“In terms of scaling up, I can tell you that provincial health laboratories are scaling up to do more testing, hospitals are having conversations about how they can treat an influx of patients. Public health is certainly working at how can we increase our capacity for working with communities affected by this virus.”
“We know this will impact Canada we’re not sure what the magnitude of this will be in Canada. It’s tough to prepare for something when you’re not sure how severe it’s going to affect your health care system and your population.”
“We aren’t working in an area with unlimited resources and that complicates matters as well.”
UHN says it is focusing on enhanced detection and screening, ensuring appropriate isolation and use of protective equipment, and developing care protocols while “building capacity to care for all patients who require hospital-level care during this issue.”
“This includes making sure we have the right number of trained people, supplies and spaces to care for patients,” a UHN spokesperson said.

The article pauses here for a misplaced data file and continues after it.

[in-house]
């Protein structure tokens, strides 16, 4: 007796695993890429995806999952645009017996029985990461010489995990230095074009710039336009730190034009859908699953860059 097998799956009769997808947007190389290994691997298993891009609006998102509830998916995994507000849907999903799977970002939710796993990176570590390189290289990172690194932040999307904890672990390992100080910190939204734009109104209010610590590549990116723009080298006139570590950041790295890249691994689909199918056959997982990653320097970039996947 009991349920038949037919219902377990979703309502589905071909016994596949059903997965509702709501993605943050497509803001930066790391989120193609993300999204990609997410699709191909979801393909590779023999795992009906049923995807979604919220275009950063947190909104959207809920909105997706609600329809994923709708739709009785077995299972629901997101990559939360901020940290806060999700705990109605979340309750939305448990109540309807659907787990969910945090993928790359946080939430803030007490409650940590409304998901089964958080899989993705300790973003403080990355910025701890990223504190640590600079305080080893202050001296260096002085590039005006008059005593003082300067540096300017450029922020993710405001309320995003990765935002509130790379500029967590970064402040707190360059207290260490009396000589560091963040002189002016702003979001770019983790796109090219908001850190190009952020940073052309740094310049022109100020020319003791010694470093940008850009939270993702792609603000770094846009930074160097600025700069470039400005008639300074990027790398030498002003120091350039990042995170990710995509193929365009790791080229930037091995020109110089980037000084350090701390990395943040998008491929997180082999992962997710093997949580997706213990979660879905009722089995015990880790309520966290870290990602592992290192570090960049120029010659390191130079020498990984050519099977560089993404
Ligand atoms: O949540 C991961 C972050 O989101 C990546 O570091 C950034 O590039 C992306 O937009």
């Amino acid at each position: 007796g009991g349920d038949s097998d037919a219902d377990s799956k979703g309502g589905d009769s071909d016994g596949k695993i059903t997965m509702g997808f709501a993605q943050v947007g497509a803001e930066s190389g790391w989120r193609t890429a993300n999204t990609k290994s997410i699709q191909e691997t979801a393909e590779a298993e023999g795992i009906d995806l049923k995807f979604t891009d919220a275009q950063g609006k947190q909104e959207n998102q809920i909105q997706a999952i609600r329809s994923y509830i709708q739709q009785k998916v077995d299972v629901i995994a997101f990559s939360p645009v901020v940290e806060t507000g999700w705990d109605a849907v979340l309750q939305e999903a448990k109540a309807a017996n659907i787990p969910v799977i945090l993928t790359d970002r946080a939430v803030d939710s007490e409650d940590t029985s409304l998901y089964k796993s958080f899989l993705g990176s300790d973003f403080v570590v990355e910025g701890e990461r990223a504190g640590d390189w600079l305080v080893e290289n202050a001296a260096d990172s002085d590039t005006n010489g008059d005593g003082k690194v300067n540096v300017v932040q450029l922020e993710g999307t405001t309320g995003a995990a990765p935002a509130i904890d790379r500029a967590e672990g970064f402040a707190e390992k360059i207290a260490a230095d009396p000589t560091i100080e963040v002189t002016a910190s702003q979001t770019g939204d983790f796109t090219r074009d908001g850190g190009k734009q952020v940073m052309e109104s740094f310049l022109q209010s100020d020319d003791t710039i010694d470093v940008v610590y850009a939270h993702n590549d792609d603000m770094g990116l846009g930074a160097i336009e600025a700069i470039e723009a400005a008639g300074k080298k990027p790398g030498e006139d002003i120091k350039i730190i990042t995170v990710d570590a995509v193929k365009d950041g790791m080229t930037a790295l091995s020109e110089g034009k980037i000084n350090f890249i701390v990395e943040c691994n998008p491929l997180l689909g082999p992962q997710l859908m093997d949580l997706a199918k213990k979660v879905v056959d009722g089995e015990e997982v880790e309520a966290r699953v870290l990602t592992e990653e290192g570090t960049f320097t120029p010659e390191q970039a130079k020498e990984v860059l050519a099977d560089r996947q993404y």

Common sense advice
While governments and hospitals plan for a possible pandemic, Bogoch offered some sound advice for the average person.
“It must be daunting to read snippets of information in the news, and hear about pandemic, pandemic, pandemic, and people might feel a little bit helpless and that’s not the case. Because there are things that people can do to prepare for this.”
“Number one, people that have chronic medical conditions or other health care related issues, this is the time to ensure that chronic medical conditions are attended to. So people get their prescriptions filled, if people haven’t seen their physicians in a while related to whatever chronic illness they have, diabetes, heart disease, kidney disease, it’s time to ensure that those issues are tended to.”
“So get your prescriptions filled.”
And we’ve heard it all before, but Bogoch said we should adhere to the same safeguards implemented during a typical flu season.
“The same rules apply,” he noted. “If you’re sick, stay home from work. If you’re coughing and sneezing, don’t cough and sneeze into the air around you. Cough and sneeze into your arm.
“And of course impeccable hand hygiene, especially if you’re out in public.”
As of Wednesday, there are 12 confirmed cases of coronavirus in Canada.
Watch: Practical ways to prepare for potential spread of COVID-19